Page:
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Energising Corporate Banking in a New World
Catherine P. Bessant, President, Global Corporate Banking, Bank of America Merrill Lynch
Executive Interview with Helen Sanders, Editor
Cathy Bessant, previously head of Global Product Solutions, recently took on a new role of president of Global Corporate Banking, an integral part of the Global Corporate & Investment Banking business for Bank of America Merrill Lynch. Under Cathy’s leadership, this business will include both the Corporate Banking coverage officers as well as the product development and delivery capabilities that have most recently been part of Global Product Solutions. We were delighted to talk to Cathy following her new appointment, as she shares her thoughts on the present and future of corporate banking.
What changes in behaviour have you seen amongst your clients over the past 12 months?
The past 12 months have inevitably witnessed extensive changes. What will be interesting to see is the extent to which these changes are permanent. Two years ago, companies were consolidating their banking relationships. Today, the situation is very different, with treasurers seeking to achieve a balance between the efficiency of their banking and cash management structures on one side, and with diversification of counterparty risk on the other. Therefore, rather than consolidation, they are seeking to work with a group of trusted banking partners based on a business model that provides diversification, flexibility and convenience.
What does this mean in practice?
One example is SWIFT corporate access. An increasing number of companies are seeking to replace their proprietary platforms with SWIFT in order to communicate with their banking partners in a consistent, secure and robust way. In the past, there were frequently concerns that use of a bank-neutral connectivity channel would disintermediate the banks in their relationship with corporate customers. In reality, it is vitally important to support corporates’ efforts to facilitate standardised access, formats and business processes. While in the past treasurers saw competitive advantage in banks’ proprietary software, they are now keen to avoid a relationship with their banks where they are locked in, and want to make decisions on their choice of banking partners based on the quality and scope of services, rather than being tied to them with technology.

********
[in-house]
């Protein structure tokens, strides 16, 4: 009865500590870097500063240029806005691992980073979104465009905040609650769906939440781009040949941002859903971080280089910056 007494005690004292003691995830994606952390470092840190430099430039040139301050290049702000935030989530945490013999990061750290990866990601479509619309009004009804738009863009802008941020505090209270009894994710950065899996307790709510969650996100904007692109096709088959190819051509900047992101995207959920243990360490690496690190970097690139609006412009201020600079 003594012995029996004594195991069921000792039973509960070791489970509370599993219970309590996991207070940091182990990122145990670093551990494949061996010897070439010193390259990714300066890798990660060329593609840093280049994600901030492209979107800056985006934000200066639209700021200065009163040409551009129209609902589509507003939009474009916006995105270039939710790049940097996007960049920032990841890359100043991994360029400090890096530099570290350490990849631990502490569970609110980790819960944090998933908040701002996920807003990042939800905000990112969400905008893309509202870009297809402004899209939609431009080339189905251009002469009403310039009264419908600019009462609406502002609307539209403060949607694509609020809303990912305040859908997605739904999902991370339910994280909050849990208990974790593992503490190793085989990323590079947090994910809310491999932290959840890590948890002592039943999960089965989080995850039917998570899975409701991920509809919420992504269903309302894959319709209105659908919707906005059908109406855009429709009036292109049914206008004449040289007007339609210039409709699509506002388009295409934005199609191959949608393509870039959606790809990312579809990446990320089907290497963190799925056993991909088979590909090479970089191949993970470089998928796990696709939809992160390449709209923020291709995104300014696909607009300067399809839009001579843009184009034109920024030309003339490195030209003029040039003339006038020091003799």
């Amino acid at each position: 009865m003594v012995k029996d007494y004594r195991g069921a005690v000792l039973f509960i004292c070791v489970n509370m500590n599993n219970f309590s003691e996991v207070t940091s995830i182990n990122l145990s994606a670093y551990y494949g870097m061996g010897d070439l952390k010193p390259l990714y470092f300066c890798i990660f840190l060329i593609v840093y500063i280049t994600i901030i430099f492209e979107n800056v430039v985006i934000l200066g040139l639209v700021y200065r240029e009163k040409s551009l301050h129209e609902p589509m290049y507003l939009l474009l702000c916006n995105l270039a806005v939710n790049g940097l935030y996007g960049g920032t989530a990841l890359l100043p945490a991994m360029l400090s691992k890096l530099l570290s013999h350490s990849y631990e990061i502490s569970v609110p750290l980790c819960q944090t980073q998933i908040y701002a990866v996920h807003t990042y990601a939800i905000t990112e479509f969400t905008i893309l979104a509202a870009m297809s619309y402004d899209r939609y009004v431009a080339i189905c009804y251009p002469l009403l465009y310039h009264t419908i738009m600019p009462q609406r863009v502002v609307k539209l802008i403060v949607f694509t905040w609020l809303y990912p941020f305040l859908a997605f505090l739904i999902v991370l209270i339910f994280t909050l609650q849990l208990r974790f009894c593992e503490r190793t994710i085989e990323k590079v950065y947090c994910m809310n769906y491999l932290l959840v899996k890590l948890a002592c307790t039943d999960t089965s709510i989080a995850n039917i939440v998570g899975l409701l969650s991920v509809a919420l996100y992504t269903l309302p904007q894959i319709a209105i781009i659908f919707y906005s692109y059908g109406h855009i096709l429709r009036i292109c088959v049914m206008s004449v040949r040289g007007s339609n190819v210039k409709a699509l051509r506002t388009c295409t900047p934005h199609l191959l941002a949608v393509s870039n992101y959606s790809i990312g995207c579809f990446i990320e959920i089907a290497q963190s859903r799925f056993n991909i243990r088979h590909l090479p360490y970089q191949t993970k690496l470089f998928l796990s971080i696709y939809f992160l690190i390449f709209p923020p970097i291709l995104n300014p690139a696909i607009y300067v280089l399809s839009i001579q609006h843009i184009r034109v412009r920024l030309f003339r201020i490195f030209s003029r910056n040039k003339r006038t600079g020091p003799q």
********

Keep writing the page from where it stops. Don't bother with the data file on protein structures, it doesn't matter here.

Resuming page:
How has Bank of America responded to this shift in behaviour amongst corporate clients?
We have been delivering on a multi-year strategy to migrate to a consultative sales and client service approach. Since the financial crisis first hit, we have accelerated this programme to ensure that we have not only the products and geographic reach that our customers need, but also the skills and expertise that they are seeking to leverage our solutions in an optimal way for their business.
A major change for all banks is the increased focus on collaboration. The assumption has to be that a customer will be multi-banked. Consequently, the banks that will prove most successful are those that not only deliver the right capabilities in their own right, but can also make these capabilities available in a convenient way. This requires banks to work together closely to make it as easy as possible for their corporate customers to do business with them.
Corporate treasurers’ criteria for selecting their banking partners have changed in other ways too. In the past, treasurers issuing a request for proposal for payments would focus on issues such as cost and cut-off times. Today, they are looking more deeply into the capabilities that a potential banking partner could provide; for example:
- Transparency: where is cash, and is up-to-date information visible at all times?
- Access: can cash be consolidated and mobilised as soon as it is required?
- Control: is cash secure globally, and is information consistent and reliable?
- Deployment: can cash be deployed in investment solutions easily?
These requirements are resulting in different conversations between treasurers and their bankers. From my point of view, I see this is as a very welcome development, and a significant opportunity for good banks and good bankers. People who are most effective in this profession should want to be challenged and engaged intellectually in problem-solving with their clients. Changing needs, however, require a new profile of individual to support their clients. Developing a workforce that can engage with clients at a strategic level has been central to our strategy for a number of years, both developing our internal skills and recruiting people with a variety of expertise. This cannot be achieved overnight, but many of the benefits of a well-timed strategy that has extended over a long period are now coming to fruition.